The Last Fiver!

The rain sounded like hundreds of fingers tapping the top-side of the thin plywood that sheltered him. The rhythm varied from infrequent heavy drops to a persistent deluge, then subsiding a little and raising his hope’s that it would soon end.

The dank alley smelled of rotting food, urine, and petroleum.

He liked the smell of petroleum; reminded him of happier times when he was a kid, looking in the window of the bicycle shop. He was looking at the racing bicycle he was saving up to buy. The old shop smelled of oil and diesel and was a veritable wonder world for his young eyes! The ancient man, who owned the shop, had agreed to hold the Raleigh Racer for him until he had paid the £50 at the rate of a fiver a week for it.

His lips gently parted and his eyes lit up as he recalled those wonderful afternoons, when he would visit the old man in the shop.

‘Ah Kevin’, the man would smile, ‘here to see if your Raleigh is still real?’

Embarrassed at appearing too anxious, the boy would casually reply,

‘No I just happen to be passing by, and I like watching you repairing all these things.’

He would look down at the ground and kick at bits of loose metal parts that were strewn about the concrete floor, while shrugging his shoulders and dragging his finger along the edge of the old mans workbench.

‘Of course Kevin’, the old man would play along, ‘I’m flattered that you find this old bag of bones of interest, but I was just going out to the front of the shop anyway – so you might as well come and have a peek while your at it! How’s your summer job coming along? I hope those vagabonds aren’t working you too hard?’

When he was twelve years old he got his first summer job. His mother had arranged it for him. It was in a small local factory that produced aluminium windows (they were the latest rage at the time, the ultimate solution for home insulation – double glazing!)

She had saved up and bought two double glazed units to be installed in the front of their tiny cottage. There were two other windows out the back, and the aluminium window men advised she should get them done as well; but for now she could only afford the two for the front. The rest would have to wait till next year.

She was a thrifty woman and insisted on paying for everything in advance. She never used credit, and if she needed to save for something she would pay the shop so much per week before she would collect it. Kevin was taught thus – this was the way to do business!

Hence the summer job! She asked the two aluminium window men if they could use the lad in the factory for the summer holidays. They obliged and agreed to pay the boy £5 a week for helping out. Kevin later found out that the wages were set on the advice of his mother. The two men didn’t know what a fair weeks wage was for a 12 year old, so they asked her what she thought. She suggested a fiver a week. When Kevin finally found out that it was his mother who was responsible for his first experience of being exploited in the workplace, he was enraged, but his mother said that he should be grateful for having the opportunity to buy his Raleigh Racer.

Kevin had only one dream – to own a Raleigh Racer and if it meant slaving in the excruciating and mind numbingly tedious aluminium window factory, then so be it. But he couldn’t forgive her for striking such a miserable deal on his behalf!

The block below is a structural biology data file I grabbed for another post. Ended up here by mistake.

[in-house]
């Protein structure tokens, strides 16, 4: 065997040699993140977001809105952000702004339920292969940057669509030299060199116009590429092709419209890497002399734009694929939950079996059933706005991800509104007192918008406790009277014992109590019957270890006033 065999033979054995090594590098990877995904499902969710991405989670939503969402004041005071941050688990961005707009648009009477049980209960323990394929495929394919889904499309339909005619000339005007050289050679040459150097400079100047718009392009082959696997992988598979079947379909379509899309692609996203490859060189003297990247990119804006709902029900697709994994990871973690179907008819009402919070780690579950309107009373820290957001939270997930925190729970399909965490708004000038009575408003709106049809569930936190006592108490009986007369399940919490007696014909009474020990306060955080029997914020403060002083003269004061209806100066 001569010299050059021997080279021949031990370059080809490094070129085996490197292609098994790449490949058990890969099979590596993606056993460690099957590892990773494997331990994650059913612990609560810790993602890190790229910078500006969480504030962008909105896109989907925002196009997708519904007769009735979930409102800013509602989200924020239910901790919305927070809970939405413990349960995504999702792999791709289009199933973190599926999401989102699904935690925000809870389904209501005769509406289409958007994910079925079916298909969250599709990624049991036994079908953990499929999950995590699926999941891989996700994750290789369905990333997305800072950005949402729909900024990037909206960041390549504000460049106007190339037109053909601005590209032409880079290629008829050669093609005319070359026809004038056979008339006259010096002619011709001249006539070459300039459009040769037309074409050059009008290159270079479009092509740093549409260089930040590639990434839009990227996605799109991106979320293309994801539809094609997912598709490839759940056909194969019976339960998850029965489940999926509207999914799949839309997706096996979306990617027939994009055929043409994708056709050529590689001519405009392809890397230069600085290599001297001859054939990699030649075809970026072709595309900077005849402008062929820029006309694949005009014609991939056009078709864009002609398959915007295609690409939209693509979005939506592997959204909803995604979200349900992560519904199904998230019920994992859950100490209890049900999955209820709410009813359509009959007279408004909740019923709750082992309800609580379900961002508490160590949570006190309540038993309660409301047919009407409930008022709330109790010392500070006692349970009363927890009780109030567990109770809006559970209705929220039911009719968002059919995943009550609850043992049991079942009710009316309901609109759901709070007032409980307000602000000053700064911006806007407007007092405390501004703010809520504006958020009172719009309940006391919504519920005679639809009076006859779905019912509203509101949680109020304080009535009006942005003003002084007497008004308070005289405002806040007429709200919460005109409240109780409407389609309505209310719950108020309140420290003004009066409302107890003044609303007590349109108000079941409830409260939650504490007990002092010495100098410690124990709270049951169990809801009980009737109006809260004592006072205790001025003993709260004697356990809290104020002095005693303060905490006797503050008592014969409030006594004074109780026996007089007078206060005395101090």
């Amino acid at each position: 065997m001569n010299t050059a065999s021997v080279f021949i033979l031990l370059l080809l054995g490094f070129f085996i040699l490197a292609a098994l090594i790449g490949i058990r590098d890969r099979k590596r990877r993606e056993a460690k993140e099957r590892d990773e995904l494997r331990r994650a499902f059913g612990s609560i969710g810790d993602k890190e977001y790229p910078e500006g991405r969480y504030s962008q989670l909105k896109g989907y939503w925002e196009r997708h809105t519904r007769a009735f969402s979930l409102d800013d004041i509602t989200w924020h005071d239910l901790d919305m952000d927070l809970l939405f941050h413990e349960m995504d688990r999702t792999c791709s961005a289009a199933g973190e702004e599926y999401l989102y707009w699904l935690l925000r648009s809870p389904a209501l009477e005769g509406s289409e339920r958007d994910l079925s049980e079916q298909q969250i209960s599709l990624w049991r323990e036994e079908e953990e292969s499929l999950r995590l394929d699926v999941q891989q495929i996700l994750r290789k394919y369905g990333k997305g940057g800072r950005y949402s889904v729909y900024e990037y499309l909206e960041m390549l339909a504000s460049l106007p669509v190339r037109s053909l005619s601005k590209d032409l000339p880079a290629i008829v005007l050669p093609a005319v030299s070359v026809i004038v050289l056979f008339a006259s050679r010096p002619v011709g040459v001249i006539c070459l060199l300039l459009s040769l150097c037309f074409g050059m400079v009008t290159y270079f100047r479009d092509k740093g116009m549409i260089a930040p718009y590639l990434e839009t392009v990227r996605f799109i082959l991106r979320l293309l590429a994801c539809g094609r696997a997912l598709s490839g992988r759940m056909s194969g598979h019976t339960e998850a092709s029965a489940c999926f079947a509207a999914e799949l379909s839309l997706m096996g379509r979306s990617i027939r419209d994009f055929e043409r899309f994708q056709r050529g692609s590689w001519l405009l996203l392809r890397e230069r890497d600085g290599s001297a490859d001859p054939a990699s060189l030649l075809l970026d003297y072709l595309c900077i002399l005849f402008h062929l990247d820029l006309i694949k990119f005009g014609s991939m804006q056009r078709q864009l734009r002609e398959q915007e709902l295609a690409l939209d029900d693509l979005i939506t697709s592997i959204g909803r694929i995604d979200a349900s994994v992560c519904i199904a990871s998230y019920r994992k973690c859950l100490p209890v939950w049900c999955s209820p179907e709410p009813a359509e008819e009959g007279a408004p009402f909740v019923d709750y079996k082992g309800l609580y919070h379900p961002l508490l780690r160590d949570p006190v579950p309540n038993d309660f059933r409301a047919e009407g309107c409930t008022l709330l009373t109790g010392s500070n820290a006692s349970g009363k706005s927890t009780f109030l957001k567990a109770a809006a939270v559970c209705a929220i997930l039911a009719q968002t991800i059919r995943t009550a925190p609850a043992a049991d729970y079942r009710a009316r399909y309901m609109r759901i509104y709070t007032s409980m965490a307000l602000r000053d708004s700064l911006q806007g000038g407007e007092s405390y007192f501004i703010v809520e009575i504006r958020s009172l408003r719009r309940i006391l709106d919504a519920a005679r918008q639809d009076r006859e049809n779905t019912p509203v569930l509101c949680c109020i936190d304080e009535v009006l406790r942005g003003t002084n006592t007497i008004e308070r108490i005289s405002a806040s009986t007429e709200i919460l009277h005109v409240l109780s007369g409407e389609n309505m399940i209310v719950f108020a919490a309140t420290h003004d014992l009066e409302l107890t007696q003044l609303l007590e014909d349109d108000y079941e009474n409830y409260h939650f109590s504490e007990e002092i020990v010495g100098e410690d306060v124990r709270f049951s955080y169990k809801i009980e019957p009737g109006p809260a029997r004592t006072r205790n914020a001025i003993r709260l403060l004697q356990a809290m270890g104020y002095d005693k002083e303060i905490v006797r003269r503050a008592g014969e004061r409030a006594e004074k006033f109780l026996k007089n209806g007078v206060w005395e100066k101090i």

‘Why on Earth didn’t you let me negotiate, I would have gotten at least £7 a week!’ he complained to her.

By the time that summer was half way through, he despised aluminium. He hated the way his nails felt when he had the compulsion to scratch the metal. He could not understand why he had to do that, but he would repeatedly scratch the dull aluminium to check if the sensation was as bad as he imagined it to be. It was like the way he hated the feel of nylon. Every time he saw one of his mother’s nylon stockings he felt a compulsion to lick it. The sensation was horrible but he couldn’t resist doing it anyway. That was how he felt about aluminium, it was torture. When his boss would switch on that chop saw to cut a new batch of aluminium he would sink into the depths of despair. No sound on this Earth was a torturous as the sound of that screeching saw searing through that raw metal like a dentists drill excavating a loose filling without an anaesthetic. His mouth would scrunch up and salivate and his jaws would lock tight as the sound of that chop saw wreaked havoc on those lengths of aluminium!

But it was worth it in the end, after ten long weeks he was down to the last payment- the last fiver, and now the coveted Raleigh Racer was to be his property! He was so elated, so proud the day the old man said to him,

‘Kevin my boy today is your day. I suppose now that you finally can cycle off on your new Racer I won’t be seeing any more of you, except perhaps when you need a puncture repaired, or do you know how to do that yourself now? You should you know – god knows you have seen me do it often enough here while you came in to look at me repairing all these things!’

Thirty five years on Kevin looked out along the wet dank alley and wondered will this rain ever stop.

‘The fiver in my pocket has to last till tomorrow, dole day. A bus is out of the question. When this rain stops it’s a Big Mac at Mc Donald’s and maybe a coffee if I have enough change!’


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